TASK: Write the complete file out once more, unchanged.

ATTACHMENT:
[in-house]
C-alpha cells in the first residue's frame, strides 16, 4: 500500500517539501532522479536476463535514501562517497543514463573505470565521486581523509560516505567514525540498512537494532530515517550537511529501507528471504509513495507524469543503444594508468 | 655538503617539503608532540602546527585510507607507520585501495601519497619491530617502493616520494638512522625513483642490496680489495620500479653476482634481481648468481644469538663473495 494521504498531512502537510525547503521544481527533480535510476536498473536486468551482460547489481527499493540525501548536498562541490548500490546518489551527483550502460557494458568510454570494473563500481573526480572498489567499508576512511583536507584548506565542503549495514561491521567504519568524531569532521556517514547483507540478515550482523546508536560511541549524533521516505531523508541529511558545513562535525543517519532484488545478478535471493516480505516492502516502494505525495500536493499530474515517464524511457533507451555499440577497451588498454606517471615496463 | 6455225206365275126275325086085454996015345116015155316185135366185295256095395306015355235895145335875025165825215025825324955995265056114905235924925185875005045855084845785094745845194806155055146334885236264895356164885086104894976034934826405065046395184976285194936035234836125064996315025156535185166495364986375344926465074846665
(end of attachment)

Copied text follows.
[in-house]
C-alpha cells in the first residue's frame, strides 16, 4: 500500500517539501532522479536476463535514501562517497543514463573505470565521486581523509560516505567514525540498512537494532530515517550537511529501507528471504509513495507524469543503444594508468 | 655538503617539503608532540602546527585510507607507520585501495601519497619491530617502493616520494638512522625513483642490496680489495620500479653476482634481481648468481644469538663473495 494521504498531512502537510525547503521544481527533480535510476536498473536486468551482460547489481527499493540525501548536498562541490548500490546518489551527483550502460557494458568510454570494473563500481573526480572498489567499508576512511583536507584548506565542503549495514561491521567504519568524531569532521556517514547483507540478515550482523546508536560511541549524533521516505531523508541529511558545513562535525543517519532484488545478478535471493516480505516492502516502494505525495500536493499530474515517464524511457533507451555499440577497451588498454606517471615496463 | 6455225206365275126275325086085454996015345116015155316185135366185295256095395306015355235895145335875025165825215025825324955995265056114905235924925185875005045855084845785094745845194806155055146334885236264895356164885086104894976034934826405065046395184976285194936035234836125064996315025156535185166495364986375344926465074846665